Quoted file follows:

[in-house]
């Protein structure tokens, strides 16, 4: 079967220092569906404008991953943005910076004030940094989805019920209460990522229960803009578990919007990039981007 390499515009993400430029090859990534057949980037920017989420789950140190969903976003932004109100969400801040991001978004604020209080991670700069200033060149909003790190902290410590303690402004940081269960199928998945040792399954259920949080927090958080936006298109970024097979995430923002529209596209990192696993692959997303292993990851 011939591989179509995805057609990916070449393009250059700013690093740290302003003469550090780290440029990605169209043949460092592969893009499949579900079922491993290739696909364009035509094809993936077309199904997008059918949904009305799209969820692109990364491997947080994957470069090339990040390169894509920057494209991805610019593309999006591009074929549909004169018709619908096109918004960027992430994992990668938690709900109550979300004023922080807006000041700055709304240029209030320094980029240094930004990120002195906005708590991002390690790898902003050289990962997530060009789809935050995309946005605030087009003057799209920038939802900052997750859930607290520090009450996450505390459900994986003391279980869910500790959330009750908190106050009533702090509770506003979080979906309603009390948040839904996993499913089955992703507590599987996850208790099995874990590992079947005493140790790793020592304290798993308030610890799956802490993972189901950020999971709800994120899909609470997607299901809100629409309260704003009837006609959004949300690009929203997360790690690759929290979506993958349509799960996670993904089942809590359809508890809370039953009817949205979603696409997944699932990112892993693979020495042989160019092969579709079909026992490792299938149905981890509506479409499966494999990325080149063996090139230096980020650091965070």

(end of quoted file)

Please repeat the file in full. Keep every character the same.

[in-house]
């Protein structure tokens, strides 16, 4: 079967220092569906404008991953943005910076004030940094989805019920209460990522229960803009578990919007990039981007 390499515009993400430029090859990534057949980037920017989420789950140190969903976003932004109100969400801040991001978004604020209080991670700069200033060149909003790190902290410590303690402004940081269960199928998945040792399954259920949080927090958080936006298109970024097979995430923002529209596209990192696993692959997303292993990851 011939591989179509995805057609990916070449393009250059700013690093740290302003003469550090780290440029990605169209043949460092592969893009499949579900079922491993290739696909364009035509094809993936077309199904997008059918949904009305799209969820692109990364491997947080994957470069090339990040390169894509920057494209991805610019593309999006591009074929549909004169018709619908096109918004960027992430994992990668938690709900109550979300004023922080807006000041700055709304240029209030320094980029240094930004990120002195906005708590991002390690790898902003050289990962997530060009789809935050995309946005605030087009003057799209920038939802900052997750859930607290520090009450996450505390459900994986003391279980869910500790959330009750908190106050009533702090509770506003979080979906309603009390948040839904996993499913089955992703507590599987996850208790099995874990590992079947005493140790790793020592304290798993308030610890799956802490993972189901950020999971709800994120899909609470997607299901809100629409309260704003009837006609959004949300690009929203997360790690690759929290979506993958349509799960996670993904089942809590359809508890809370039953009817949205979603696409997944699932990112892993693979020495042989160019092969579709079909026992490792299938149905981890509506479409499966494999990325080149063996090139230096980020650091965070």